“Any sign of me resigning would be a signal that the international community is abandoning the Syrians, and we will not abandon the Syrians, and neither will you,” he said.
Peace talks futile
Meanwhile, earlier on Sunday before the Security Council talks began, Syria’s mainstream rebel groups said the escalating Russian-backed bombing of besieged Aleppo had rendered any peace process futile unless there was an immediate halt to fighting and aid deliveries under United Nations auspices.
In a statement signed by more than 30 rebel groups including the biggest faction backed by Turkey, Gulf states and the West, they said the bombing campaign that has killed dozens in the past few days was “unprecedented” and rendered futile the UN-backed political process Washington and Moscow seek to revive.
The statement also said rebels could not accept “Russia as a sponsor because it was a partner with the regime in its crimes against our people,” saying Russian-backed Syrian forces were using napalm and chemical weapons without censure by the international community.
Jets bomb Aleppo
Russian and Syrian forces bombed a strategic camp on the northern edge of Aleppo on Sunday after losing control of it overnight, both rebels and the Syrian army said.
Rebels said the army used more powerful weapons in an attempt to recover Handarat, a Palestinian refugee camp a few kilometers north of the Aleppo which is on elevated ground overlooking one of the main roads into Aleppo that had been in rebel hands for years.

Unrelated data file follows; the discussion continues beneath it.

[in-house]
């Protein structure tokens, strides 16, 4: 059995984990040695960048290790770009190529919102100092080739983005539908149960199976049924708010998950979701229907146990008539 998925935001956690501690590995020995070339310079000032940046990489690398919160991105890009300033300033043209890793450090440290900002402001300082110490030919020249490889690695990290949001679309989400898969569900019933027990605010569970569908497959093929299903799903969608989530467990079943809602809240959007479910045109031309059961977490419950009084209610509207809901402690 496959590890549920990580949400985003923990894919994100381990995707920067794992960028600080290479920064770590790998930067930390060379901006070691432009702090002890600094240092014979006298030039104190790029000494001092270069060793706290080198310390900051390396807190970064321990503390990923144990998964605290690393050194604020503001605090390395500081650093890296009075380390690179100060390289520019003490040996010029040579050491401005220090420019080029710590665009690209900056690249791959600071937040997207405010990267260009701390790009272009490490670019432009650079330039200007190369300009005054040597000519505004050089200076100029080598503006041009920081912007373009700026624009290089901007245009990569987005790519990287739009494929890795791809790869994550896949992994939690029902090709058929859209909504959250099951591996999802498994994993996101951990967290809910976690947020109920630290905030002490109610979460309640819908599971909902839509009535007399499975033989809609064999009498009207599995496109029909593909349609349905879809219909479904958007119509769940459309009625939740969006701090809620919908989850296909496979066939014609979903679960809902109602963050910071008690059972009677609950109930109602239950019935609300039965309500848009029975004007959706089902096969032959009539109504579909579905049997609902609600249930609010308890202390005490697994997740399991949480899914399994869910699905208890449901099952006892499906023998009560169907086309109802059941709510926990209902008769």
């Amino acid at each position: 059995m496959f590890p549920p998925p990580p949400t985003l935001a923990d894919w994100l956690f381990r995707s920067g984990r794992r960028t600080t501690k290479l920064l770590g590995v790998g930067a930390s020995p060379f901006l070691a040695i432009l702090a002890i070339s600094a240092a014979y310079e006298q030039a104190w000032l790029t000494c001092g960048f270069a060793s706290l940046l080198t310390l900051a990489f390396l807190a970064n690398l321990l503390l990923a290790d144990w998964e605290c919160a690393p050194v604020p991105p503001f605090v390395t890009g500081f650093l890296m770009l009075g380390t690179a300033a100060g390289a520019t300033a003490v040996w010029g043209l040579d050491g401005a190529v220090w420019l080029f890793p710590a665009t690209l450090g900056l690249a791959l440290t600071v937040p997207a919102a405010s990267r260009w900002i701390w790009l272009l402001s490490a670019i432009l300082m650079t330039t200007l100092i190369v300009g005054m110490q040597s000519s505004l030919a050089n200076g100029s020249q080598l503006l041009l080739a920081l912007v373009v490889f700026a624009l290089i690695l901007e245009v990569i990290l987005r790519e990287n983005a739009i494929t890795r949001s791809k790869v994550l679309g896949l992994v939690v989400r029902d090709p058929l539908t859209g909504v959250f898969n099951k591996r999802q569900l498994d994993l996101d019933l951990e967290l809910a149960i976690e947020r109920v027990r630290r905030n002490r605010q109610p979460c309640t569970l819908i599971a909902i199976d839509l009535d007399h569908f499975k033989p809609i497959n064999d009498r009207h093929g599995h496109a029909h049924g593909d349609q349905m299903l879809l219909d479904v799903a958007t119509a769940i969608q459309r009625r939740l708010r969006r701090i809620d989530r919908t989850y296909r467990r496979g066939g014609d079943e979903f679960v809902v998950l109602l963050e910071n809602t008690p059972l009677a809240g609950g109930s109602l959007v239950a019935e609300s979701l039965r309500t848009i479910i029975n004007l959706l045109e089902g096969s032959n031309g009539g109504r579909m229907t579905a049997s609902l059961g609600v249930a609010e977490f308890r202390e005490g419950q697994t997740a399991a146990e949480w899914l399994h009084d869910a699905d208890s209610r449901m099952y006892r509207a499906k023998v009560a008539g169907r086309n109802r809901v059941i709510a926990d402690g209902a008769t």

“We retook the camp, but the regime burnt it with phosphorous bombs ... We were able to protect it, but the bombing burnt our vehicles,” said Abu al-Hassanien, a commander in a rebel operations room that includes the main brigades fighting to repel the army assault.
The army which is being helped by Iranian-backed militias, Lebanon’s Shi’ite Hezbollah militant group and a Palestinian militia, acknowledged rebels had retaken Handarat, whose capture on Saturday briefly marked the first major ground advance by the army in a new offensive to recapture rebel held Aleppo.
“The Syrian army is targeting the armed groups positions in Handarat camp,” a military source was quoted on state media as saying.
The army announced on Thursday the start of a major new military campaign to regain Aleppo, intensifying strikes and use of powerful weapons that rebels said was an “shock and awe” campaign aimed at creating devastation and demoralizing them.
Russian planes also continued their pounding of residential parts of Aleppo, with whole buildings flattened, according to rebels and residents.
The assault on Aleppo, where more than 250,000 civilians are trapped, could be the biggest battle yet in a civil war that has killed hundreds of thousands of people and driven 11 million from their homes.
Two weeks after Moscow and Washington announced a ceasefire that quickly unraveled, President Bashar al-Assad and his Russian and Iranian allies appear to have launched a campaign for a decisive battlefield victory that has buried any hope for diplomacy.